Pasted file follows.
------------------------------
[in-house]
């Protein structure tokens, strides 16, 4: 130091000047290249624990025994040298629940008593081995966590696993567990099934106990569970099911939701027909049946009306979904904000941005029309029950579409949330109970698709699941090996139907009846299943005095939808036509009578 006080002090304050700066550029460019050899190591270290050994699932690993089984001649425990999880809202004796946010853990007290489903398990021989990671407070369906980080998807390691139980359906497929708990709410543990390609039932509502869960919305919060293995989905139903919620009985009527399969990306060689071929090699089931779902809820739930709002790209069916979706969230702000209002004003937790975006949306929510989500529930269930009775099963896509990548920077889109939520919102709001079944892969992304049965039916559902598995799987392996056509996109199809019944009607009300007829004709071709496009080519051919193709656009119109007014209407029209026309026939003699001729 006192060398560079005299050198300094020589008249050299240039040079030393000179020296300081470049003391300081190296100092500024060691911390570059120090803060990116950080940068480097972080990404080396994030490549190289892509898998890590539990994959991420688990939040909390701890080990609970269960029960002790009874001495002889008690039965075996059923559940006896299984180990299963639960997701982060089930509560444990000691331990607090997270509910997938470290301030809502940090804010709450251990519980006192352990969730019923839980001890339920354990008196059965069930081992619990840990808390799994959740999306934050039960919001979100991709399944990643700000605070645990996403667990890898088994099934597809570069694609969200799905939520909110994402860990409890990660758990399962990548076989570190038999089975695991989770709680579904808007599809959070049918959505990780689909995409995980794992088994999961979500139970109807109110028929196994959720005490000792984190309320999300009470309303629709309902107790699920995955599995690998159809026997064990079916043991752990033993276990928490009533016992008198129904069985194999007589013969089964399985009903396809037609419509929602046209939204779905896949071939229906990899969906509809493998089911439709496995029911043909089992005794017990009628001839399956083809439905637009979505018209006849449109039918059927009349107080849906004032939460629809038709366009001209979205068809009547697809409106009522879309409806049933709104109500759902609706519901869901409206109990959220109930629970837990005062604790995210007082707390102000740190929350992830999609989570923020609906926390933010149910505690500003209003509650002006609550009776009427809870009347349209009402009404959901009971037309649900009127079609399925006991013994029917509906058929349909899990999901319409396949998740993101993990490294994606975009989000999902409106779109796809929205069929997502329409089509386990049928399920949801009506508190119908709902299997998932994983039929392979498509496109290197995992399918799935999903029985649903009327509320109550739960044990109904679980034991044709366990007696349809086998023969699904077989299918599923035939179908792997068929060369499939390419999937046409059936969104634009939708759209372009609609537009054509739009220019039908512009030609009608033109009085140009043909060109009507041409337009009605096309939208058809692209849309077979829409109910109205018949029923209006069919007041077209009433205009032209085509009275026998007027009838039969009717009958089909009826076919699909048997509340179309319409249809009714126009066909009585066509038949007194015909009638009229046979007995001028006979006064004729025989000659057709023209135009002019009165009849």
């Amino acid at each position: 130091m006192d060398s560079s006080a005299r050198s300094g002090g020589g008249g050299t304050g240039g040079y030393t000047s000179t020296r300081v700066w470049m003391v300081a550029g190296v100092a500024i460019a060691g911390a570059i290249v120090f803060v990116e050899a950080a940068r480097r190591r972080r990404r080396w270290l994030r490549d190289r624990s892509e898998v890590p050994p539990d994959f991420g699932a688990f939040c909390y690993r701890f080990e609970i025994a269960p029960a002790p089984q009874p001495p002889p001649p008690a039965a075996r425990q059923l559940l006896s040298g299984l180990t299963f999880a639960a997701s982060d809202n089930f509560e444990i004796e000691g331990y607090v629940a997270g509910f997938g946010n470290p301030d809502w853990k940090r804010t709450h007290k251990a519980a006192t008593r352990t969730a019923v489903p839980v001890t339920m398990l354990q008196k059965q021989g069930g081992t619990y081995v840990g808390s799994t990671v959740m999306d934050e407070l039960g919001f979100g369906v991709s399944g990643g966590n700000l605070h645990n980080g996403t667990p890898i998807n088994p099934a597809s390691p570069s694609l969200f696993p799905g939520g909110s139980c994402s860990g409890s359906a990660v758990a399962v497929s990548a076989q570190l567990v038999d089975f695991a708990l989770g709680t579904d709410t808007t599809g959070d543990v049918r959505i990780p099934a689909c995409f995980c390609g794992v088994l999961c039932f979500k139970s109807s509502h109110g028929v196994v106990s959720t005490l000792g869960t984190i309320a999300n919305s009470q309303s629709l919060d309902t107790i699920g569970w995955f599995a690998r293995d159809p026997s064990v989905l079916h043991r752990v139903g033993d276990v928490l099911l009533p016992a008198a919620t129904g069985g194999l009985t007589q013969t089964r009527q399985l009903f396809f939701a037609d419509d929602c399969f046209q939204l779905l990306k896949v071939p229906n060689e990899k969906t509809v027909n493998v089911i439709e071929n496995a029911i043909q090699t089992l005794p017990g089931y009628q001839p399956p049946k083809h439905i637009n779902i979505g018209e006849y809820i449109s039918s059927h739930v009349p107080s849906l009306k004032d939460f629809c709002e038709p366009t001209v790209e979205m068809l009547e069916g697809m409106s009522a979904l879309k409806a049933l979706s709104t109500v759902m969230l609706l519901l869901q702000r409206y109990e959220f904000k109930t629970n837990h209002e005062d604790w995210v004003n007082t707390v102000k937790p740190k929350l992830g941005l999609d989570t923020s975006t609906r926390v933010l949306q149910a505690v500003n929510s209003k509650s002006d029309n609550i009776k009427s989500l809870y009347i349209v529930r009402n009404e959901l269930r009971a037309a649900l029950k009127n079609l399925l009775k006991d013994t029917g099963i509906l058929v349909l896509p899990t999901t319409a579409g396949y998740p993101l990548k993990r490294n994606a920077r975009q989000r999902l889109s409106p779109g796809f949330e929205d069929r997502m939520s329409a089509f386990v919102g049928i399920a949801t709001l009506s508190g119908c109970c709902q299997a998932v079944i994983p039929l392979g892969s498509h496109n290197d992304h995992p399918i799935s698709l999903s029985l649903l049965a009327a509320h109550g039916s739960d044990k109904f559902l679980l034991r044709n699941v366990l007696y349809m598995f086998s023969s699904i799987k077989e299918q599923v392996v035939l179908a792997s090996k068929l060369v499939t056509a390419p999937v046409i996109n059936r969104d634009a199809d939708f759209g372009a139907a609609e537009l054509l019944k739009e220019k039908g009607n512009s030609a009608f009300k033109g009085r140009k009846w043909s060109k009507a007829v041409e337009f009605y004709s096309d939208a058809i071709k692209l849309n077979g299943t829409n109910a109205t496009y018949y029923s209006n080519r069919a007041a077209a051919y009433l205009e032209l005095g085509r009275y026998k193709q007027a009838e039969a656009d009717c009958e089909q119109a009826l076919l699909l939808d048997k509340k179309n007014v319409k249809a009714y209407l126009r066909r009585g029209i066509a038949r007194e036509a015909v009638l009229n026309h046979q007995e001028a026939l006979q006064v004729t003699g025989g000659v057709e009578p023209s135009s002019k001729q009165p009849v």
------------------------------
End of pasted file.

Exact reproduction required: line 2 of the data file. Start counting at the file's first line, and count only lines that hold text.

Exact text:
């Protein structure tokens, strides 16, 4: 130091000047290249624990025994040298629940008593081995966590696993567990099934106990569970099911939701027909049946009306979904904000941005029309029950579409949330109970698709699941090996139907009846299943005095939808036509009578 006080002090304050700066550029460019050899190591270290050994699932690993089984001649425990999880809202004796946010853990007290489903398990021989990671407070369906980080998807390691139980359906497929708990709410543990390609039932509502869960919305919060293995989905139903919620009985009527399969990306060689071929090699089931779902809820739930709002790209069916979706969230702000209002004003937790975006949306929510989500529930269930009775099963896509990548920077889109939520919102709001079944892969992304049965039916559902598995799987392996056509996109199809019944009607009300007829004709071709496009080519051919193709656009119109007014209407029209026309026939003699001729 006192060398560079005299050198300094020589008249050299240039040079030393000179020296300081470049003391300081190296100092500024060691911390570059120090803060990116950080940068480097972080990404080396994030490549190289892509898998890590539990994959991420688990939040909390701890080990609970269960029960002790009874001495002889008690039965075996059923559940006896299984180990299963639960997701982060089930509560444990000691331990607090997270509910997938470290301030809502940090804010709450251990519980006192352990969730019923839980001890339920354990008196059965069930081992619990840990808390799994959740999306934050039960919001979100991709399944990643700000605070645990996403667990890898088994099934597809570069694609969200799905939520909110994402860990409890990660758990399962990548076989570190038999089975695991989770709680579904808007599809959070049918959505990780689909995409995980794992088994999961979500139970109807109110028929196994959720005490000792984190309320999300009470309303629709309902107790699920995955599995690998159809026997064990079916043991752990033993276990928490009533016992008198129904069985194999007589013969089964399985009903396809037609419509929602046209939204779905896949071939229906990899969906509809493998089911439709496995029911043909089992005794017990009628001839399956083809439905637009979505018209006849449109039918059927009349107080849906004032939460629809038709366009001209979205068809009547697809409106009522879309409806049933709104109500759902609706519901869901409206109990959220109930629970837990005062604790995210007082707390102000740190929350992830999609989570923020609906926390933010149910505690500003209003509650002006609550009776009427809870009347349209009402009404959901009971037309649900009127079609399925006991013994029917509906058929349909899990999901319409396949998740993101993990490294994606975009989000999902409106779109796809929205069929997502329409089509386990049928399920949801009506508190119908709902299997998932994983039929392979498509496109290197995992399918799935999903029985649903009327509320109550739960044990109904679980034991044709366990007696349809086998023969699904077989299918599923035939179908792997068929060369499939390419999937046409059936969104634009939708759209372009609609537009054509739009220019039908512009030609009608033109009085140009043909060109009507041409337009009605096309939208058809692209849309077979829409109910109205018949029923209006069919007041077209009433205009032209085509009275026998007027009838039969009717009958089909009826076919699909048997509340179309319409249809009714126009066909009585066509038949007194015909009638009229046979007995001028006979006064004729025989000659057709023209135009002019009165009849």